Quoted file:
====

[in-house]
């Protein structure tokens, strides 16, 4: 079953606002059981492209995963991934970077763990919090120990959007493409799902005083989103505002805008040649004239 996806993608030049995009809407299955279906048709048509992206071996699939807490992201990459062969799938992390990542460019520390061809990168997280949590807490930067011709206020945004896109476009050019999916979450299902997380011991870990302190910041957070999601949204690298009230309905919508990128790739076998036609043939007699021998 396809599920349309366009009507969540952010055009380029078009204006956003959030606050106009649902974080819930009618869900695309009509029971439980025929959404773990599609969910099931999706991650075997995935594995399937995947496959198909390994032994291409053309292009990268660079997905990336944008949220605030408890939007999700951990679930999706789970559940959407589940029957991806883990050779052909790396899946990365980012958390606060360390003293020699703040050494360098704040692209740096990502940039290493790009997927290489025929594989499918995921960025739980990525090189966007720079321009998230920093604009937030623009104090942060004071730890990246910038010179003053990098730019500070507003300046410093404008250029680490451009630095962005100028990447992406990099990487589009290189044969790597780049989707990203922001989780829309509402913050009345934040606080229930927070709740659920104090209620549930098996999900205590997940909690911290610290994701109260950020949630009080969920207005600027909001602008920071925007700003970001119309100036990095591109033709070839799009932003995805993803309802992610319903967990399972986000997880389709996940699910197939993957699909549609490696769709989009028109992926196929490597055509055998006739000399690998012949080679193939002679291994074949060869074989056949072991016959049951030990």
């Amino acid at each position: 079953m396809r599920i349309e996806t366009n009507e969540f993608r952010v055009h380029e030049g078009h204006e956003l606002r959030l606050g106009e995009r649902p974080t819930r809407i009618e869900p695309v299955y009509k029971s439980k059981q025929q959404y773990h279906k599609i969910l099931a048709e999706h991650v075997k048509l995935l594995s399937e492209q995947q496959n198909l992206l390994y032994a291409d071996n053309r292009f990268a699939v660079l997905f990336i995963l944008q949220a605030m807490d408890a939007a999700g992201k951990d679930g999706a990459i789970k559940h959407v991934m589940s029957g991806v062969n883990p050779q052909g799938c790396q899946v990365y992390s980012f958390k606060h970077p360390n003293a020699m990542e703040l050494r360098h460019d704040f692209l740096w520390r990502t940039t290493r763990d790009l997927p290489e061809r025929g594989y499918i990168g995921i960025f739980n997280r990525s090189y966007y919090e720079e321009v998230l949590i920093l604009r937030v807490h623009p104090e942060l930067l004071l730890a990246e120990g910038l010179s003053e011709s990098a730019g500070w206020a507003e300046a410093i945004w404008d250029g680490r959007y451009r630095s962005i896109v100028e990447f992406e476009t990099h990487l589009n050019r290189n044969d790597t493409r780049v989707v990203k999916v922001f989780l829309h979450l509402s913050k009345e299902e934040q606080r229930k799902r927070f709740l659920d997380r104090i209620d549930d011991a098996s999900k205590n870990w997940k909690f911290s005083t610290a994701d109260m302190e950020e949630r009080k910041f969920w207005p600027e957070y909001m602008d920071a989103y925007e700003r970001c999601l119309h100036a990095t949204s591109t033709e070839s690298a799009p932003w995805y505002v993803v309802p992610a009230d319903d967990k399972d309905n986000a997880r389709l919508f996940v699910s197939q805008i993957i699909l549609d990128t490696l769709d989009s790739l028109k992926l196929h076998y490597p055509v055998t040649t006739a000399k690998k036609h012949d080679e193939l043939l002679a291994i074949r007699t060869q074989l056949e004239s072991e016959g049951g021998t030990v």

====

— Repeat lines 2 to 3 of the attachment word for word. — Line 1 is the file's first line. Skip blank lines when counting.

């Protein structure tokens, strides 16, 4: 079953606002059981492209995963991934970077763990919090120990959007493409799902005083989103505002805008040649004239 996806993608030049995009809407299955279906048709048509992206071996699939807490992201990459062969799938992390990542460019520390061809990168997280949590807490930067011709206020945004896109476009050019999916979450299902997380011991870990302190910041957070999601949204690298009230309905919508990128790739076998036609043939007699021998 396809599920349309366009009507969540952010055009380029078009204006956003959030606050106009649902974080819930009618869900695309009509029971439980025929959404773990599609969910099931999706991650075997995935594995399937995947496959198909390994032994291409053309292009990268660079997905990336944008949220605030408890939007999700951990679930999706789970559940959407589940029957991806883990050779052909790396899946990365980012958390606060360390003293020699703040050494360098704040692209740096990502940039290493790009997927290489025929594989499918995921960025739980990525090189966007720079321009998230920093604009937030623009104090942060004071730890990246910038010179003053990098730019500070507003300046410093404008250029680490451009630095962005100028990447992406990099990487589009290189044969790597780049989707990203922001989780829309509402913050009345934040606080229930927070709740659920104090209620549930098996999900205590997940909690911290610290994701109260950020949630009080969920207005600027909001602008920071925007700003970001119309100036990095591109033709070839799009932003995805993803309802992610319903967990399972986000997880389709996940699910197939993957699909549609490696769709989009028109992926196929490597055509055998006739000399690998012949080679193939002679291994074949060869074989056949072991016959049951030990």
């Amino acid at each position: 079953m396809r599920i349309e996806t366009n009507e969540f993608r952010v055009h380029e030049g078009h204006e956003l606002r959030l606050g106009e995009r649902p974080t819930r809407i009618e869900p695309v299955y009509k029971s439980k059981q025929q959404y773990h279906k599609i969910l099931a048709e999706h991650v075997k048509l995935l594995s399937e492209q995947q496959n198909l992206l390994y032994a291409d071996n053309r292009f990268a699939v660079l997905f990336i995963l944008q949220a605030m807490d408890a939007a999700g992201k951990d679930g999706a990459i789970k559940h959407v991934m589940s029957g991806v062969n883990p050779q052909g799938c790396q899946v990365y992390s980012f958390k606060h970077p360390n003293a020699m990542e703040l050494r360098h460019d704040f692209l740096w520390r990502t940039t290493r763990d790009l997927p290489e061809r025929g594989y499918i990168g995921i960025f739980n997280r990525s090189y966007y919090e720079e321009v998230l949590i920093l604009r937030v807490h623009p104090e942060l930067l004071l730890a990246e120990g910038l010179s003053e011709s990098a730019g500070w206020a507003e300046a410093i945004w404008d250029g680490r959007y451009r630095s962005i896109v100028e990447f992406e476009t990099h990487l589009n050019r290189n044969d790597t493409r780049v989707v990203k999916v922001f989780l829309h979450l509402s913050k009345e299902e934040q606080r229930k799902r927070f709740l659920d997380r104090i209620d549930d011991a098996s999900k205590n870990w997940k909690f911290s005083t610290a994701d109260m302190e950020e949630r009080k910041f969920w207005p600027e957070y909001m602008d920071a989103y925007e700003r970001c999601l119309h100036a990095t949204s591109t033709e070839s690298a799009p932003w995805y505002v993803v309802p992610a009230d319903d967990k399972d309905n986000a997880r389709l919508f996940v699910s197939q805008i993957i699909l549609d990128t490696l769709d989009s790739l028109k992926l196929h076998y490597p055509v055998t040649t006739a000399k690998k036609h012949d080679e193939l043939l002679a291994i074949r007699t060869q074989l056949e004239s072991e016959g049951g021998t030990v």